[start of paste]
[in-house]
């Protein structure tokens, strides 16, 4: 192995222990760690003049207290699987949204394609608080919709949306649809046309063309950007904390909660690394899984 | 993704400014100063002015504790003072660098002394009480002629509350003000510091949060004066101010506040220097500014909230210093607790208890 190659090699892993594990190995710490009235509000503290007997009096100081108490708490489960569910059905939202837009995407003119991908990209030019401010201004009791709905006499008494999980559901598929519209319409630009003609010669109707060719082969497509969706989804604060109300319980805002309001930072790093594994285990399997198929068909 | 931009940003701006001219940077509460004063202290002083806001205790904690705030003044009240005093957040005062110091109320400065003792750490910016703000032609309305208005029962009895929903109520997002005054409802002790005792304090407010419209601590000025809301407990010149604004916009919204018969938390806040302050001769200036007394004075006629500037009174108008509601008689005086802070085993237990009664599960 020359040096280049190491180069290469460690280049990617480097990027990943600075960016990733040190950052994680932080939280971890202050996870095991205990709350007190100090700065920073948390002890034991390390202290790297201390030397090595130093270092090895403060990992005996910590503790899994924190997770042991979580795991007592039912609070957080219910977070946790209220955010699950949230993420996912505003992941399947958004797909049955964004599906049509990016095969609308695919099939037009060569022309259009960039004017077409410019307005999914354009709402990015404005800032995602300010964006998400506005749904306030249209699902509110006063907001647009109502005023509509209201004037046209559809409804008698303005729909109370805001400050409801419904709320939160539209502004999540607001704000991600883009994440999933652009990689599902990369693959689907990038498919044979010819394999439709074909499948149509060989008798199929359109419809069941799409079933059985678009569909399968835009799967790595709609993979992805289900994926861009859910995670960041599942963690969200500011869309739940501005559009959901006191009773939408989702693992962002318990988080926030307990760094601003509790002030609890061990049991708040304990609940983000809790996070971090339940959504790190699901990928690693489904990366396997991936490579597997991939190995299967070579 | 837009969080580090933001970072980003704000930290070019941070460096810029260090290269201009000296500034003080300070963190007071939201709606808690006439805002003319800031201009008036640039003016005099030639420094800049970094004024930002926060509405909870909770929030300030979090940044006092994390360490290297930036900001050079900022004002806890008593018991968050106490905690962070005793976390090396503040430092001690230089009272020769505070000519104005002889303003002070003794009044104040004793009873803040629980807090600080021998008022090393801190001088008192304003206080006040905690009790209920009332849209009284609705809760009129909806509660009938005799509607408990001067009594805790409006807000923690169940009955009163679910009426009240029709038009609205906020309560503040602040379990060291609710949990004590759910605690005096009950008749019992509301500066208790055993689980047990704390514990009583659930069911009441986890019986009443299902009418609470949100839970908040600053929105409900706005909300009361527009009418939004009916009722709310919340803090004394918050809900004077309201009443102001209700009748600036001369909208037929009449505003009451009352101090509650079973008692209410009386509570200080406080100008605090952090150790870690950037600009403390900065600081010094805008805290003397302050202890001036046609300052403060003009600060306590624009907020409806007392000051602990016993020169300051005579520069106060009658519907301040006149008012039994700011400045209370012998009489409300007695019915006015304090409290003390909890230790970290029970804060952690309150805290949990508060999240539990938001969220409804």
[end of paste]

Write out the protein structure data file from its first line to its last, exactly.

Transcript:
[in-house]
């Protein structure tokens, strides 16, 4: 192995222990760690003049207290699987949204394609608080919709949306649809046309063309950007904390909660690394899984 | 993704400014100063002015504790003072660098002394009480002629509350003000510091949060004066101010506040220097500014909230210093607790208890 190659090699892993594990190995710490009235509000503290007997009096100081108490708490489960569910059905939202837009995407003119991908990209030019401010201004009791709905006499008494999980559901598929519209319409630009003609010669109707060719082969497509969706989804604060109300319980805002309001930072790093594994285990399997198929068909 | 931009940003701006001219940077509460004063202290002083806001205790904690705030003044009240005093957040005062110091109320400065003792750490910016703000032609309305208005029962009895929903109520997002005054409802002790005792304090407010419209601590000025809301407990010149604004916009919204018969938390806040302050001769200036007394004075006629500037009174108008509601008689005086802070085993237990009664599960 020359040096280049190491180069290469460690280049990617480097990027990943600075960016990733040190950052994680932080939280971890202050996870095991205990709350007190100090700065920073948390002890034991390390202290790297201390030397090595130093270092090895403060990992005996910590503790899994924190997770042991979580795991007592039912609070957080219910977070946790209220955010699950949230993420996912505003992941399947958004797909049955964004599906049509990016095969609308695919099939037009060569022309259009960039004017077409410019307005999914354009709402990015404005800032995602300010964006998400506005749904306030249209699902509110006063907001647009109502005023509509209201004037046209559809409804008698303005729909109370805001400050409801419904709320939160539209502004999540607001704000991600883009994440999933652009990689599902990369693959689907990038498919044979010819394999439709074909499948149509060989008798199929359109419809069941799409079933059985678009569909399968835009799967790595709609993979992805289900994926861009859910995670960041599942963690969200500011869309739940501005559009959901006191009773939408989702693992962002318990988080926030307990760094601003509790002030609890061990049991708040304990609940983000809790996070971090339940959504790190699901990928690693489904990366396997991936490579597997991939190995299967070579 | 837009969080580090933001970072980003704000930290070019941070460096810029260090290269201009000296500034003080300070963190007071939201709606808690006439805002003319800031201009008036640039003016005099030639420094800049970094004024930002926060509405909870909770929030300030979090940044006092994390360490290297930036900001050079900022004002806890008593018991968050106490905690962070005793976390090396503040430092001690230089009272020769505070000519104005002889303003002070003794009044104040004793009873803040629980807090600080021998008022090393801190001088008192304003206080006040905690009790209920009332849209009284609705809760009129909806509660009938005799509607408990001067009594805790409006807000923690169940009955009163679910009426009240029709038009609205906020309560503040602040379990060291609710949990004590759910605690005096009950008749019992509301500066208790055993689980047990704390514990009583659930069911009441986890019986009443299902009418609470949100839970908040600053929105409900706005909300009361527009009418939004009916009722709310919340803090004394918050809900004077309201009443102001209700009748600036001369909208037929009449505003009451009352101090509650079973008692209410009386509570200080406080100008605090952090150790870690950037600009403390900065600081010094805008805290003397302050202890001036046609300052403060003009600060306590624009907020409806007392000051602990016993020169300051005579520069106060009658519907301040006149008012039994700011400045209370012998009489409300007695019915006015304090409290003390909890230790970290029970804060952690309150805290949990508060999240539990938001969220409804």